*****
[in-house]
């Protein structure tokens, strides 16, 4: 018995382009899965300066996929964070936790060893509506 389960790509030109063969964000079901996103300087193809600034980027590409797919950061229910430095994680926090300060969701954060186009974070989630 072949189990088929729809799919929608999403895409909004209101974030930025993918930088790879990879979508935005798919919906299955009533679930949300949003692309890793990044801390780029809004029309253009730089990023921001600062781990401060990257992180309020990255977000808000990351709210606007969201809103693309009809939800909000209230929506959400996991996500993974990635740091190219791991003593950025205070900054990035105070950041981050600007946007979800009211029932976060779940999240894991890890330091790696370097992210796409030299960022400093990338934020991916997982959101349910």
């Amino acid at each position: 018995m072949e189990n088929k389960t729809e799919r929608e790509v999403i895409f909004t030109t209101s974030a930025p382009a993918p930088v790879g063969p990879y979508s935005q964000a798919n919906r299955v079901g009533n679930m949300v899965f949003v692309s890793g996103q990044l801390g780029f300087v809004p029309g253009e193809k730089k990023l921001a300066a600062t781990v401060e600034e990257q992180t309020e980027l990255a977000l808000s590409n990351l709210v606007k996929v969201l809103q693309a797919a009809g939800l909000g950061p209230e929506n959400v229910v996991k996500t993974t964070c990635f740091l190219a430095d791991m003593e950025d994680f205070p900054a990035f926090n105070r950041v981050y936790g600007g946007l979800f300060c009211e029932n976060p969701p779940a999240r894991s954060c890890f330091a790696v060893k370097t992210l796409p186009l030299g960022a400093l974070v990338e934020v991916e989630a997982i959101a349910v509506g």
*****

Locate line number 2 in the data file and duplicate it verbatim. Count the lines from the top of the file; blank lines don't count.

């Protein structure tokens, strides 16, 4: 018995382009899965300066996929964070936790060893509506 389960790509030109063969964000079901996103300087193809600034980027590409797919950061229910430095994680926090300060969701954060186009974070989630 072949189990088929729809799919929608999403895409909004209101974030930025993918930088790879990879979508935005798919919906299955009533679930949300949003692309890793990044801390780029809004029309253009730089990023921001600062781990401060990257992180309020990255977000808000990351709210606007969201809103693309009809939800909000209230929506959400996991996500993974990635740091190219791991003593950025205070900054990035105070950041981050600007946007979800009211029932976060779940999240894991890890330091790696370097992210796409030299960022400093990338934020991916997982959101349910």